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“Bite-Size Bits of Local, National, and Global History”
St. Louis, Missouri — The American Midwest (Upper Plains)
 

Curves Ahead

 
 
Curves Ahead Marker image. Click for full size.
By Cosmos Mariner, September 12, 2017
1. Curves Ahead Marker
Inscription. In front of you is the iconic Gateway Arch. The natural curve of a hanging chain—a catenary curve—inspired the Arch design. Curves also define the landscape. You may not notice them at first, but there are curves throughout the park. Walk along the gentle arc of the tree-lined paths and staircases. Look for the graceful sweep of the retaining walls and the flowing ribbon of the ponds' edges.

The Gateway Arch is 630 feet-high and 630 feet wide at its base.

A chain hangs from two points in an inverted arch shape.
 
Erected by National Park Service, U.S. Department of the Interior.
 
Location. 38° 37.614′ N, 90° 11.048′ W. Marker is in St. Louis, Missouri. Marker can be reached from Walnut Street east of Memorial Drive when traveling east. Touch for map. Marker is located on the Gateway Arch trail, a couple of hundred feet north of the Arch, in Jefferson National Expansion Memorial Park. Marker is in this post office area: Saint Louis MO 63102, United States of America.
 
Other nearby markers. At least 8 other markers are within walking distance of this marker. Speedy Delivery (here, next to this marker); Gateway to the West (about 300 feet away, measured in a direct line); The Captains' Return
Curves Ahead Marker (<i>wide view; Gateway Arch, edge-on, in background</i>) image. Click for full size.
By Cosmos Mariner, September 12, 2017
2. Curves Ahead Marker (wide view; Gateway Arch, edge-on, in background)
(about 400 feet away); Miles of Steamboats (about 500 feet away); The Gateway Arch (about 500 feet away); Pierre Laclede (about 600 feet away); Rock Solid (about 800 feet away); Lewis and Clark and St. Louis Riverfront (approx. 0.2 miles away). Touch for a list and map of all markers in St. Louis.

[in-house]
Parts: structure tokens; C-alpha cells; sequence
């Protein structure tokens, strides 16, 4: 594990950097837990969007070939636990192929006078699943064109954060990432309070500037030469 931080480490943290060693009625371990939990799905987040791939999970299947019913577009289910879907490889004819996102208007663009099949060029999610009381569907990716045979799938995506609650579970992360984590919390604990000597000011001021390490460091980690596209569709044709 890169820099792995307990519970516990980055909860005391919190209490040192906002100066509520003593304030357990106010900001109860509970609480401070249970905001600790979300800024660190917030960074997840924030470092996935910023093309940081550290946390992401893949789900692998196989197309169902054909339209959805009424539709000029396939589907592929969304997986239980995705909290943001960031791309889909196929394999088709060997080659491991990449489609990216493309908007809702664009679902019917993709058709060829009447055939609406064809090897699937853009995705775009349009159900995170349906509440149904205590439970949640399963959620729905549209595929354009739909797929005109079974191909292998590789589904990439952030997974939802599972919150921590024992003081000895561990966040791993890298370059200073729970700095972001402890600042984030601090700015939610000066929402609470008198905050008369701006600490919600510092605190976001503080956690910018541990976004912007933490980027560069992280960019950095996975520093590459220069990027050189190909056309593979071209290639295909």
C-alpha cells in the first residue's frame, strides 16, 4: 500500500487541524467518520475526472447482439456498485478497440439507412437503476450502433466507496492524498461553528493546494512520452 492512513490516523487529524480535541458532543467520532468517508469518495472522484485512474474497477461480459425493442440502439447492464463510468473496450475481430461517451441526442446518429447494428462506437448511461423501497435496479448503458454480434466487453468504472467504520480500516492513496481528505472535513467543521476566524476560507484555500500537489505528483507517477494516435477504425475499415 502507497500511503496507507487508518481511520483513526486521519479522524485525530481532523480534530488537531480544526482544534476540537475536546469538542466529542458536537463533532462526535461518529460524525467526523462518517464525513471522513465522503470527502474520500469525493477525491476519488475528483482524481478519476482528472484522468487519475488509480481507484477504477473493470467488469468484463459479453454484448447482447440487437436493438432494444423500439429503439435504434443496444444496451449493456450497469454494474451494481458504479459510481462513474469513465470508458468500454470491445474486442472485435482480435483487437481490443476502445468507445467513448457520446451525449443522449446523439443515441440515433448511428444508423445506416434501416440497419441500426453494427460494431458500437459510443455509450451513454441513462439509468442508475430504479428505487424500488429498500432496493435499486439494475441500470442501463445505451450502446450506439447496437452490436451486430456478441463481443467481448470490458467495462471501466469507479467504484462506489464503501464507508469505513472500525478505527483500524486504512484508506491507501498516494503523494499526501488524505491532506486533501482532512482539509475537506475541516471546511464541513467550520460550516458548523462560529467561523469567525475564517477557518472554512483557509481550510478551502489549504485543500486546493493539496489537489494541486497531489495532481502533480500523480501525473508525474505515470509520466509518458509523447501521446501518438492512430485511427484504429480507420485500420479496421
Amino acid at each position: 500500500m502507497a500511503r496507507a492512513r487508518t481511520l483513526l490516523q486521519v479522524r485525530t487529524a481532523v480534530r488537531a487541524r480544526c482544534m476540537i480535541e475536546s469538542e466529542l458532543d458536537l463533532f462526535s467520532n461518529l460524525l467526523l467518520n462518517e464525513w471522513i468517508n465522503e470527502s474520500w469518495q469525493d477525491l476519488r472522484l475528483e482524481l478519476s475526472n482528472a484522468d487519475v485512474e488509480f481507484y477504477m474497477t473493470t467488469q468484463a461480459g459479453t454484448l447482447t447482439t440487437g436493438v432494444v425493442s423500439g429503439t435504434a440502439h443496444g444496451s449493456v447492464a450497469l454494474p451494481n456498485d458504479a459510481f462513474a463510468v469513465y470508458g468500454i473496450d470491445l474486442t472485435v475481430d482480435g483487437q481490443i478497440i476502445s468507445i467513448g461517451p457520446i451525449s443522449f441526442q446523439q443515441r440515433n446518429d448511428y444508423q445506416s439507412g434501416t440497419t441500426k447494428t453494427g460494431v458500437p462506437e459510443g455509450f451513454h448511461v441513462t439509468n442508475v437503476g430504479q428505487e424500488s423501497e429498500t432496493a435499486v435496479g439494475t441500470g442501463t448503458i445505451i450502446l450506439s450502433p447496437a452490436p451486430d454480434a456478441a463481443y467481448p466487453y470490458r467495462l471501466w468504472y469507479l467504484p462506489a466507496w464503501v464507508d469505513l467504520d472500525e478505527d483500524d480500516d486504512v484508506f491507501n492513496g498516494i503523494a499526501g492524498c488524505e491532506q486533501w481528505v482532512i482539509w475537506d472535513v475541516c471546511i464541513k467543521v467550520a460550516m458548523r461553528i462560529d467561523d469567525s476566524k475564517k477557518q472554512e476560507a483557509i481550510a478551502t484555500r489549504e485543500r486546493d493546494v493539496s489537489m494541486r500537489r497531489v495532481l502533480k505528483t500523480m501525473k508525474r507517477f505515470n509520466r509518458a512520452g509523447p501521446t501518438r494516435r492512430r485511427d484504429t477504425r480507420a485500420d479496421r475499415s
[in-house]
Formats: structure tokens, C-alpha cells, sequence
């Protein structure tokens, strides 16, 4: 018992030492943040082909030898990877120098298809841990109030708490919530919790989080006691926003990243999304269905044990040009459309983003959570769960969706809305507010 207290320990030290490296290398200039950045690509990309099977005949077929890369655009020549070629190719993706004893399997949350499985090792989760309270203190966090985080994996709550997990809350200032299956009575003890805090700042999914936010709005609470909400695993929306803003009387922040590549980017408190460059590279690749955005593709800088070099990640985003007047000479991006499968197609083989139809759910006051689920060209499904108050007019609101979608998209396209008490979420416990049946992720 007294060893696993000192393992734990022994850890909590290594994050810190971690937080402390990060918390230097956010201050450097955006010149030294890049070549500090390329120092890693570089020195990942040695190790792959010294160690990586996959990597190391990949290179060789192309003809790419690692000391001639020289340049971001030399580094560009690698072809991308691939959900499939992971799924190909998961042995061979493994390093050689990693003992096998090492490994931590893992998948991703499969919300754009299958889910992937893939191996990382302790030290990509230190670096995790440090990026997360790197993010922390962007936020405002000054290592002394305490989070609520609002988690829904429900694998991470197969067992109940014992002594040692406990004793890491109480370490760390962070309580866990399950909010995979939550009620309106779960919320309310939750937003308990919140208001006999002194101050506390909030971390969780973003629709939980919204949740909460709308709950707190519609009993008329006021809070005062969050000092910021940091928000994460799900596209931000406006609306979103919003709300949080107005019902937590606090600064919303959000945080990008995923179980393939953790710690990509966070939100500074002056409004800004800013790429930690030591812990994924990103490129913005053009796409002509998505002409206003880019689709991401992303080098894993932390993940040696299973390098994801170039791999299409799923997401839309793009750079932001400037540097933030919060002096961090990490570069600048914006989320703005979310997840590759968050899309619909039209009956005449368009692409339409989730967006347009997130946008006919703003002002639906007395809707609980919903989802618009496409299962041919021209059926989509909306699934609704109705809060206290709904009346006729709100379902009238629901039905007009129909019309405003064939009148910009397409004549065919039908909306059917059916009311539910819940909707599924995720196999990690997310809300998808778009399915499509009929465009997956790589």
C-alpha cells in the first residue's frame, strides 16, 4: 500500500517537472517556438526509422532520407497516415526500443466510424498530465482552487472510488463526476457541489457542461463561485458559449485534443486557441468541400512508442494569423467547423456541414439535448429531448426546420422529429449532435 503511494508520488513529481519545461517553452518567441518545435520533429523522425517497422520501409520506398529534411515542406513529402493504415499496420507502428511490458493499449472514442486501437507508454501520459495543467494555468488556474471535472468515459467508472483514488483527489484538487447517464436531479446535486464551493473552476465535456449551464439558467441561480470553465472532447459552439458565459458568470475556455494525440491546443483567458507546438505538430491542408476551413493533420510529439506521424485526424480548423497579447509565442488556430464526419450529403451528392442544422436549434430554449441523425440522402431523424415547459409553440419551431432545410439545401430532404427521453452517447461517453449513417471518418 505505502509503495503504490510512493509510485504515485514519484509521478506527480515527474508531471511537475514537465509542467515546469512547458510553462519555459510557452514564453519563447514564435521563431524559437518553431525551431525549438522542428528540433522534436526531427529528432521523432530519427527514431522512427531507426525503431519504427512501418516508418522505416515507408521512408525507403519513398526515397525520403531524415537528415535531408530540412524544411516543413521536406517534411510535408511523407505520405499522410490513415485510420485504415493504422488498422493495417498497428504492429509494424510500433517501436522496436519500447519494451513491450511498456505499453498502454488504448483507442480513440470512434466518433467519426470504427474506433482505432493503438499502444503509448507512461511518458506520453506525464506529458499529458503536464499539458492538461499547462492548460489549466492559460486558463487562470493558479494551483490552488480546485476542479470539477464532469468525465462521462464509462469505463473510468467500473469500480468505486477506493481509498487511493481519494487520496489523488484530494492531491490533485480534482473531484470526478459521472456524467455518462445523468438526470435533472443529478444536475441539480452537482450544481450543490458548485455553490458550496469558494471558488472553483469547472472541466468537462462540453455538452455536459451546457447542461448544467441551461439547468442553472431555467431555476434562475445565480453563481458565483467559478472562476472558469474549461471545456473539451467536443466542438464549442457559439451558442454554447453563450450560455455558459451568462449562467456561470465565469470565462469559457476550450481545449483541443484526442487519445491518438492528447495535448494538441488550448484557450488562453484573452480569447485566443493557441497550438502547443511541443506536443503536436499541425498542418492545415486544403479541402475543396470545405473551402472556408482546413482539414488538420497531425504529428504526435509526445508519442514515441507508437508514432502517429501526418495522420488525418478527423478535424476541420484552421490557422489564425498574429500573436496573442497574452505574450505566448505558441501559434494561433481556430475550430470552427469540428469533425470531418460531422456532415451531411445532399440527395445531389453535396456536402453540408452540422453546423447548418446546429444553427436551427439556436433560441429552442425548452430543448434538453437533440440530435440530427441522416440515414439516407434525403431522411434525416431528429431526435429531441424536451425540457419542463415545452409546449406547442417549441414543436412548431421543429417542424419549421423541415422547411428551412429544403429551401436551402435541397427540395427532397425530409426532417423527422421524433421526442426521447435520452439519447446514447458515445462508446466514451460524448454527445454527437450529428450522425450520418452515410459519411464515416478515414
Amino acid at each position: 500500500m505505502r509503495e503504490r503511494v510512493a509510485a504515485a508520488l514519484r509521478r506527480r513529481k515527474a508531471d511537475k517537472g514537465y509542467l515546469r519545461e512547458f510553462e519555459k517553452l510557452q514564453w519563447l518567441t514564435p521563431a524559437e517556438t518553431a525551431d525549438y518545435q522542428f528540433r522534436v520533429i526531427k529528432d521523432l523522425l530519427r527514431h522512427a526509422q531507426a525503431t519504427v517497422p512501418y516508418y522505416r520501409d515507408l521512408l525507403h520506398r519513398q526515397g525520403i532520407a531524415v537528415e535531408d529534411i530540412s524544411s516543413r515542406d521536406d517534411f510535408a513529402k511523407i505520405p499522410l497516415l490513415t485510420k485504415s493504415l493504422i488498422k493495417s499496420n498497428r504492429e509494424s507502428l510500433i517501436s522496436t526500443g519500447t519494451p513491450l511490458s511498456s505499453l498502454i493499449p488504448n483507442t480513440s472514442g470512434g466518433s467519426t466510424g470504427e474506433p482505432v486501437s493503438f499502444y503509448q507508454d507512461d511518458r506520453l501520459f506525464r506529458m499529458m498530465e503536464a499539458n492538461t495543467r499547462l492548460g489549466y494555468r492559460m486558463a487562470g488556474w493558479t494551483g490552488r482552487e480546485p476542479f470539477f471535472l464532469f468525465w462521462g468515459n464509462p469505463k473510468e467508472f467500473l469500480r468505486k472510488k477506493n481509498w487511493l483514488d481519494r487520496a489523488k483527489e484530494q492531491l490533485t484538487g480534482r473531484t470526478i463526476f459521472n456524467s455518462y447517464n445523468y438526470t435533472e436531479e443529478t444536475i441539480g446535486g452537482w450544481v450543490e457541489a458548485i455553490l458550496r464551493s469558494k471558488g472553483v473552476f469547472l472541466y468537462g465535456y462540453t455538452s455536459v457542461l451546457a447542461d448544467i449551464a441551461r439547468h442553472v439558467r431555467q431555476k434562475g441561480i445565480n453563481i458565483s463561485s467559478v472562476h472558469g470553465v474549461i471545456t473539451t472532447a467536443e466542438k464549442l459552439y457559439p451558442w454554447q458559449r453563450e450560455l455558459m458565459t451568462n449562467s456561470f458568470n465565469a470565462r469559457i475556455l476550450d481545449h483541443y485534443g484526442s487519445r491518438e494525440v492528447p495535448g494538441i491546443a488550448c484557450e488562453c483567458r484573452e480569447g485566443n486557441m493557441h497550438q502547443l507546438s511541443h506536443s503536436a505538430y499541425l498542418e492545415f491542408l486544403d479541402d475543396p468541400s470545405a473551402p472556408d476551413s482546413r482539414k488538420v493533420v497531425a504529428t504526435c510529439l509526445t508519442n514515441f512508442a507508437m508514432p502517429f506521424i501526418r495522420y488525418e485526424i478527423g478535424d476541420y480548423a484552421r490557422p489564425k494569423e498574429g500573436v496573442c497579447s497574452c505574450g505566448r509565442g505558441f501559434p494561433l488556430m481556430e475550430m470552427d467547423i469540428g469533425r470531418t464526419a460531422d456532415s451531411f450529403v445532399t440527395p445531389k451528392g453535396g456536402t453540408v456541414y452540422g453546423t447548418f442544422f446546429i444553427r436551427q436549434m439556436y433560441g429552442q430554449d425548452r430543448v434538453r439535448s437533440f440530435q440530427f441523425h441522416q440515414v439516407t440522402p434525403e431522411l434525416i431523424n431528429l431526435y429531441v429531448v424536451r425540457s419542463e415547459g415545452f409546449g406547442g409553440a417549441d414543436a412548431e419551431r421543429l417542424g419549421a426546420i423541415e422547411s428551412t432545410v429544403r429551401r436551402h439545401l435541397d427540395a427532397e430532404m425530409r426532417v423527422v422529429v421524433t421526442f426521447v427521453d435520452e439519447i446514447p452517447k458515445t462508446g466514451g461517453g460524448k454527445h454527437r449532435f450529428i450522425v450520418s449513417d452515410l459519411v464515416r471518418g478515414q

More about this marker. Marker is a large composite plaque, mounted horizontally on waist-high posts.
 
Also see . . .
1. The Construction of the Arch. Magnificent in its concept, majestic in its setting, unique in its execution, the Gateway Arch towers 630 feet above the banks of the Mississippi River, a part of the $30 million Jefferson National Expansion Memorial. The smooth, graceful lines of the Arch, designed by Eero Saarinen, also serve as one of three firsts in the history of engineering in this country, all in the City of St. Louis. (Submitted on August 28, 2018, by Cosmos Mariner of Cape Canaveral, Florida.) 

2. The Catenary Art, Architecture, History, and Mathematics. A catenary is the name for a curve that occurs naturally when a chain of uniform density
Gateway Arch at Sunset (<i>wide view illustrating catenary curve</i>) image. Click for full size.
By Cosmos Mariner, September 11, 2017
3. Gateway Arch at Sunset (wide view illustrating catenary curve)
is allowed to hang. The word itself is derived from the Latin, catena, which means chain. (Submitted on August 28, 2018, by Cosmos Mariner of Cape Canaveral, Florida.) 
 
Categories. LandmarksNotable Buildings
 
 
Credits. This page was last revised on October 16, 2018. This page originally submitted on August 28, 2018, by Cosmos Mariner of Cape Canaveral, Florida. This page has been viewed 38 times since then. Last updated on October 15, 2018, by Devry Jones of Washington, District of Columbia. Photos:   1, 2, 3. submitted on August 28, 2018, by Cosmos Mariner of Cape Canaveral, Florida. • Andrew Ruppenstein was the editor who published this page.
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